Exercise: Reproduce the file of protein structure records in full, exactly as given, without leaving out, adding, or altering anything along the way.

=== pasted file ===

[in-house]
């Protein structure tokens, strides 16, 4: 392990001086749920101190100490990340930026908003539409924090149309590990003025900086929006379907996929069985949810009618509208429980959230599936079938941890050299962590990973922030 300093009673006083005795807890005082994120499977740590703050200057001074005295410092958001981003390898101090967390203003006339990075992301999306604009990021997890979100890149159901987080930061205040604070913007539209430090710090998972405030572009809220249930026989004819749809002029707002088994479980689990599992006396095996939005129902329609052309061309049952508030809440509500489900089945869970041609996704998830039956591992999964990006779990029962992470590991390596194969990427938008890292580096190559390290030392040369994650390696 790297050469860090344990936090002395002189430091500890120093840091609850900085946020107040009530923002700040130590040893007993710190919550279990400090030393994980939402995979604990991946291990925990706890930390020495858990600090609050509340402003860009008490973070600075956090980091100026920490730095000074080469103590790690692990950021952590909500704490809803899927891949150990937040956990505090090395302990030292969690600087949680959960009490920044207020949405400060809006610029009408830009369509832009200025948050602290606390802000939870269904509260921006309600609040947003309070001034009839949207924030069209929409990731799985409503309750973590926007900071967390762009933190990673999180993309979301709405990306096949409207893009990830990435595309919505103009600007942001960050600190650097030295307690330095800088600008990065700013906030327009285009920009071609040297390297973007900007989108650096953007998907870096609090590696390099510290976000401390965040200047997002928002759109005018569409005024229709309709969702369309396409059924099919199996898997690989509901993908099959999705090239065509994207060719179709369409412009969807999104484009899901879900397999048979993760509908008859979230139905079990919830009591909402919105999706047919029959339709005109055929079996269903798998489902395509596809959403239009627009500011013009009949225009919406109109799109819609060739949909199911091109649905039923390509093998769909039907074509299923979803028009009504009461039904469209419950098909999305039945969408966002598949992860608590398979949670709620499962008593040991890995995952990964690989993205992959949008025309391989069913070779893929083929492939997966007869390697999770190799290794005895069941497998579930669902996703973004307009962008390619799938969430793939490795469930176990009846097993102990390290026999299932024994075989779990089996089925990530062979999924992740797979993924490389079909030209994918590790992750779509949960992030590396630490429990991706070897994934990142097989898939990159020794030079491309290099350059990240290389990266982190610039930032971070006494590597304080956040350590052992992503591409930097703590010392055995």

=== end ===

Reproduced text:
[in-house]
């Protein structure tokens, strides 16, 4: 392990001086749920101190100490990340930026908003539409924090149309590990003025900086929006379907996929069985949810009618509208429980959230599936079938941890050299962590990973922030 300093009673006083005795807890005082994120499977740590703050200057001074005295410092958001981003390898101090967390203003006339990075992301999306604009990021997890979100890149159901987080930061205040604070913007539209430090710090998972405030572009809220249930026989004819749809002029707002088994479980689990599992006396095996939005129902329609052309061309049952508030809440509500489900089945869970041609996704998830039956591992999964990006779990029962992470590991390596194969990427938008890292580096190559390290030392040369994650390696 790297050469860090344990936090002395002189430091500890120093840091609850900085946020107040009530923002700040130590040893007993710190919550279990400090030393994980939402995979604990991946291990925990706890930390020495858990600090609050509340402003860009008490973070600075956090980091100026920490730095000074080469103590790690692990950021952590909500704490809803899927891949150990937040956990505090090395302990030292969690600087949680959960009490920044207020949405400060809006610029009408830009369509832009200025948050602290606390802000939870269904509260921006309600609040947003309070001034009839949207924030069209929409990731799985409503309750973590926007900071967390762009933190990673999180993309979301709405990306096949409207893009990830990435595309919505103009600007942001960050600190650097030295307690330095800088600008990065700013906030327009285009920009071609040297390297973007900007989108650096953007998907870096609090590696390099510290976000401390965040200047997002928002759109005018569409005024229709309709969702369309396409059924099919199996898997690989509901993908099959999705090239065509994207060719179709369409412009969807999104484009899901879900397999048979993760509908008859979230139905079990919830009591909402919105999706047919029959339709005109055929079996269903798998489902395509596809959403239009627009500011013009009949225009919406109109799109819609060739949909199911091109649905039923390509093998769909039907074509299923979803028009009504009461039904469209419950098909999305039945969408966002598949992860608590398979949670709620499962008593040991890995995952990964690989993205992959949008025309391989069913070779893929083929492939997966007869390697999770190799290794005895069941497998579930669902996703973004307009962008390619799938969430793939490795469930176990009846097993102990390290026999299932024994075989779990089996089925990530062979999924992740797979993924490389079909030209994918590790992750779509949960992030590396630490429990991706070897994934990142097989898939990159020794030079491309290099350059990240290389990266982190610039930032971070006494590597304080956040350590052992992503591409930097703590010392055995």